What a stark contrast with how we communicate today! The virtually instantaneous transmission of thoughts and ideas and arguments, from essentially anyone anywhere, has some serious drawbacks for our world sanity. I like the idea that someone such as yourself, who gives time and effort to thinking before writing, might use quill and pen to ensure cogent, logical analysis in your communications.
Den…Thanks for your thoughtful comment. One of the reasons I can most appreciate the tremendous efforts of our 18th century writers, aside from the very real challenges to communicating news to the public who were eager to hear the latest news as you pointed out, stems from the degree of difficulty in just PRODUCING the written words that would travel across land and sea. We take so much for granted these days, and with all of the technological innovations in communicating in the 21st century, writing with a pen is itself in danger of becoming obsolete. It is my feeling that this would be a tremendous loss for our future generations, as many of the most cherished and significant events of even my own modern life are recorded in the many handwritten letters that I received and within the handwritten pages I produced over the years. Young people today are quickly losing this option of preserving cherished remembrances from loved ones and dear friends. Writing with a pen and ink on paper, even with just a modern ballpoint or gel pen, forces the writer to consider their words at a pace that simply isn’t taken these days with texting, tweeting, and messaging online. It’s difficult to describe to young people the thrill of receiving a letter in the mail from a cherished loved one who is far away, or from a dear friend who moved away but still wants to stay in touch. Many of the handwritten journals that I have accumulated over twenty years of journaling give me a window into my thoughts over the years–thoughts which were carefully considered and diligently deliberated by me. Holding in my hands, a handwritten letter from my mother which she wrote to me as a young man, is a gift for which no substitute could possibly be found.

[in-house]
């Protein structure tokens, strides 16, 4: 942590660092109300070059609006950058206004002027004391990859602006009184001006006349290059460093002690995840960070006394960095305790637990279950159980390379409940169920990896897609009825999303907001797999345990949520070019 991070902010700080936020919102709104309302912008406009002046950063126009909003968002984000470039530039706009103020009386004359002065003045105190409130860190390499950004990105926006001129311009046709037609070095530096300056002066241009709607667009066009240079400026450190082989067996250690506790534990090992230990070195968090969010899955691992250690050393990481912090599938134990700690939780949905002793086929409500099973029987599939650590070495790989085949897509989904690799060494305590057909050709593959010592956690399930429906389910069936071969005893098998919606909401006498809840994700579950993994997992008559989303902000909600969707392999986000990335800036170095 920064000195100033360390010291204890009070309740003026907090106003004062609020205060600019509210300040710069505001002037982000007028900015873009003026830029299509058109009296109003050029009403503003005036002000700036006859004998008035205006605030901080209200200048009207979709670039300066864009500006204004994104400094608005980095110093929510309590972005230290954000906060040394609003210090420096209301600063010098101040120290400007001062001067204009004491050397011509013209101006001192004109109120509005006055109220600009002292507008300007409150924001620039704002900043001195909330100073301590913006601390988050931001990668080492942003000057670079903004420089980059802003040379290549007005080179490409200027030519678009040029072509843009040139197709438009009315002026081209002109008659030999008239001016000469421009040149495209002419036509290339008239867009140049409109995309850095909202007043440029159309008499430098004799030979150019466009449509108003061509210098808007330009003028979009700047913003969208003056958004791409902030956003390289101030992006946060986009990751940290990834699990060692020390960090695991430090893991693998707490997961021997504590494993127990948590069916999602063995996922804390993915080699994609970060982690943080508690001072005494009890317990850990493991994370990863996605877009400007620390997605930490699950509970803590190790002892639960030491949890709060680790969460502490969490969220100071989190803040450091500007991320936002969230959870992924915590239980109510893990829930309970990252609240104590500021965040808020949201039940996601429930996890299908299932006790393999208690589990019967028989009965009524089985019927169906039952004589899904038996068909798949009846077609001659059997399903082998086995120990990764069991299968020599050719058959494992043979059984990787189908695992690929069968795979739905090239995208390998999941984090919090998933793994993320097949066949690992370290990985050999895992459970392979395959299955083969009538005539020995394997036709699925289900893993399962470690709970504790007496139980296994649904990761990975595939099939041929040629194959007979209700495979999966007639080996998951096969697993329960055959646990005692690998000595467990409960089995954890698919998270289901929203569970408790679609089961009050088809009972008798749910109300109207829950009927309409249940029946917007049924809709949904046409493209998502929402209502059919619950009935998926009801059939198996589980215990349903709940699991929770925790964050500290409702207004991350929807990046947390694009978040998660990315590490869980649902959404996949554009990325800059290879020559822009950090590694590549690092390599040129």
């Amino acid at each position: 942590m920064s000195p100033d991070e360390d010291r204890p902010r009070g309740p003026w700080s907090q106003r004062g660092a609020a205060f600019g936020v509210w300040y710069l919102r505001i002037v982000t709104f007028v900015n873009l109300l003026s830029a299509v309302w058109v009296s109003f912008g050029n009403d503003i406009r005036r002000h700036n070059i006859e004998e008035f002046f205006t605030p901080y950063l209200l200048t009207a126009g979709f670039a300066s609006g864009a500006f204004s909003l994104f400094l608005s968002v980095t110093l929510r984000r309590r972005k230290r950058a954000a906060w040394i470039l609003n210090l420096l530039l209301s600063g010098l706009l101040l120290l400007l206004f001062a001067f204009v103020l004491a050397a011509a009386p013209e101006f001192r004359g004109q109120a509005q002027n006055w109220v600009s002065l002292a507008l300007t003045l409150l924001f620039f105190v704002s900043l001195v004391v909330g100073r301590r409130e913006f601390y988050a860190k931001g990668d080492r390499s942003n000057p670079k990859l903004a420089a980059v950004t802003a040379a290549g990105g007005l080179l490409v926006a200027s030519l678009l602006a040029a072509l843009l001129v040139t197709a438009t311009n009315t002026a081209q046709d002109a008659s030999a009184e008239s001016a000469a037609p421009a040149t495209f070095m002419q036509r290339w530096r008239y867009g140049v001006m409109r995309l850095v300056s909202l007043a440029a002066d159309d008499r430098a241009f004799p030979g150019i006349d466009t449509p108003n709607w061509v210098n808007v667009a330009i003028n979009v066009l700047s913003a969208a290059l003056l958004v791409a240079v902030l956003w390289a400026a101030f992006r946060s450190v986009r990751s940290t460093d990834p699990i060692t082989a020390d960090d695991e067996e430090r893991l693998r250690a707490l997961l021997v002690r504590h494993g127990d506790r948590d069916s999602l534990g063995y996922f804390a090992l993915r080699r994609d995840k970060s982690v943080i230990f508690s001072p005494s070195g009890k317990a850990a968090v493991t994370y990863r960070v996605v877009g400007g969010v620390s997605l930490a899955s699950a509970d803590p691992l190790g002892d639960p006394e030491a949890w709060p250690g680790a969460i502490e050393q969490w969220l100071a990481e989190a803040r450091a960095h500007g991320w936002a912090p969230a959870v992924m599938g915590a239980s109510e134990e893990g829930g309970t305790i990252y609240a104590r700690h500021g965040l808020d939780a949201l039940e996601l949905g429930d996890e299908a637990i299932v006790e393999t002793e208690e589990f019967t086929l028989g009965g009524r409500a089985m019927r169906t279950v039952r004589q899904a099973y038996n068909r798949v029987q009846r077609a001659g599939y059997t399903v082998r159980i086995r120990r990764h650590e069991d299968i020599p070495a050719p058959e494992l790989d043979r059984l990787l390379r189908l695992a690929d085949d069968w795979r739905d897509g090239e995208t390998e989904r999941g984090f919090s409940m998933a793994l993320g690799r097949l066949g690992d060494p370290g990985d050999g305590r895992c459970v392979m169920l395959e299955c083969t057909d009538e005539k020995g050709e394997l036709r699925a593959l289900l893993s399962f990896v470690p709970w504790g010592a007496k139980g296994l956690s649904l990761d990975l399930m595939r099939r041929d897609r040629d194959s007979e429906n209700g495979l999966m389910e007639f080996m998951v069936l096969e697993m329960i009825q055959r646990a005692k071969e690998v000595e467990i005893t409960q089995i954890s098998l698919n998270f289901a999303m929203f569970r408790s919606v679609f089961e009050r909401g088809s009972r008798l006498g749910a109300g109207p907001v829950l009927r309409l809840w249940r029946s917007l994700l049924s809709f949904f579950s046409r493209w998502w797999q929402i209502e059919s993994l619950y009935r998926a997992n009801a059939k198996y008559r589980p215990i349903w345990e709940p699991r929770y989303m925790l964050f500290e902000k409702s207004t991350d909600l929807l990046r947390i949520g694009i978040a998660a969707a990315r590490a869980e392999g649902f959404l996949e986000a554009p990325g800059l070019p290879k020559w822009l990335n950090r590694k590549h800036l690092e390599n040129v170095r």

One of my favorite early American stories about writing comes in the form of a brief article by the Thomas Jefferson Memorial Foundation called, “Drudging to the Writing Table,” in which Jefferson laments the astonishing volume of writing which he felt compelled to do as a most sought after expert in a number of different subject areas:
After his morning routine, Thomas Jefferson settled into a lengthy period of letter-writing: “From sun-rise to one or two o’clock,” he noted, “I am drudging at the writing table.” Jefferson wrote almost
20,000 letters in his lifetime, among them, scholarly musings to colleagues, and affectionate notes to his family, and civil responses to admirers. He wrote John Adams that he suffered “under the persecution of
letters,” calculating that he received 1,267 letters in the year 1820, “many of them requiring answers of elaborate research, and all to be answered with due attention and consideration.”
His surviving letters give insight into Jefferson’s vast interests and reveal much about his personality. He was interested in every branch of applied science and math, but letters were always waiting, and Jefferson returned to what he called “pen and ink work” more than he would have preferred.
© Copyright 1996, by the Thomas Jefferson Memorial Foundation, Inc.
Let’s hope that we eventually find a way to preserve the handwritten “pen and ink work,” that helped establish “our glorious nation.” Anyone interested in the stories about early American History should stop by and have a visit at Denny’s America here on WordPress.com